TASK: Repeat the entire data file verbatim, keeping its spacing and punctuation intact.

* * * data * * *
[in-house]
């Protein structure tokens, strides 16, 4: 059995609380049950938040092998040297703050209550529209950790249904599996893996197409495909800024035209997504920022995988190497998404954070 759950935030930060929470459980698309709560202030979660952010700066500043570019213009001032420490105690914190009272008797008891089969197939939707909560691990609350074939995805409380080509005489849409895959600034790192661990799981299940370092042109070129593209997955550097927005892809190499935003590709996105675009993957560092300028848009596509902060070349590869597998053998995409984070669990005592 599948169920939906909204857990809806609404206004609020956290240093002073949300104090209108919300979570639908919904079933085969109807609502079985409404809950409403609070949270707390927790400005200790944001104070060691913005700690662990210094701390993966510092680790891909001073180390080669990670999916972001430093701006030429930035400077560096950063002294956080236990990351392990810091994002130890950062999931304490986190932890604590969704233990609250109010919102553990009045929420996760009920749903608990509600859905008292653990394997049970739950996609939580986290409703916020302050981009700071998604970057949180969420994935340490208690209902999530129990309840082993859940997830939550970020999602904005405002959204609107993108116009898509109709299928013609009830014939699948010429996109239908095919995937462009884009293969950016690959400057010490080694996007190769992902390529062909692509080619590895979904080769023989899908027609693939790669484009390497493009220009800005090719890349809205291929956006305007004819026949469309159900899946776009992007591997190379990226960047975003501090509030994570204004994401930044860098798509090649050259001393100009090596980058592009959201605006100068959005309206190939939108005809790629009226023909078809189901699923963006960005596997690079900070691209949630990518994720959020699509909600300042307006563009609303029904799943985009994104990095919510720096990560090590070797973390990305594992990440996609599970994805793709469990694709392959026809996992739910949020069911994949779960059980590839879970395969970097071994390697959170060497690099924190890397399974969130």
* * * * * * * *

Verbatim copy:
[in-house]
């Protein structure tokens, strides 16, 4: 059995609380049950938040092998040297703050209550529209950790249904599996893996197409495909800024035209997504920022995988190497998404954070 759950935030930060929470459980698309709560202030979660952010700066500043570019213009001032420490105690914190009272008797008891089969197939939707909560691990609350074939995805409380080509005489849409895959600034790192661990799981299940370092042109070129593209997955550097927005892809190499935003590709996105675009993957560092300028848009596509902060070349590869597998053998995409984070669990005592 599948169920939906909204857990809806609404206004609020956290240093002073949300104090209108919300979570639908919904079933085969109807609502079985409404809950409403609070949270707390927790400005200790944001104070060691913005700690662990210094701390993966510092680790891909001073180390080669990670999916972001430093701006030429930035400077560096950063002294956080236990990351392990810091994002130890950062999931304490986190932890604590969704233990609250109010919102553990009045929420996760009920749903608990509600859905008292653990394997049970739950996609939580986290409703916020302050981009700071998604970057949180969420994935340490208690209902999530129990309840082993859940997830939550970020999602904005405002959204609107993108116009898509109709299928013609009830014939699948010429996109239908095919995937462009884009293969950016690959400057010490080694996007190769992902390529062909692509080619590895979904080769023989899908027609693939790669484009390497493009220009800005090719890349809205291929956006305007004819026949469309159900899946776009992007591997190379990226960047975003501090509030994570204004994401930044860098798509090649050259001393100009090596980058592009959201605006100068959005309206190939939108005809790629009226023909078809189901699923963006960005596997690079900070691209949630990518994720959020699509909600300042307006563009609303029904799943985009994104990095919510720096990560090590070797973390990305594992990440996609599970994805793709469990694709392959026809996992739910949020069911994949779960059980590839879970395969970097071994390697959170060497690099924190890397399974969130």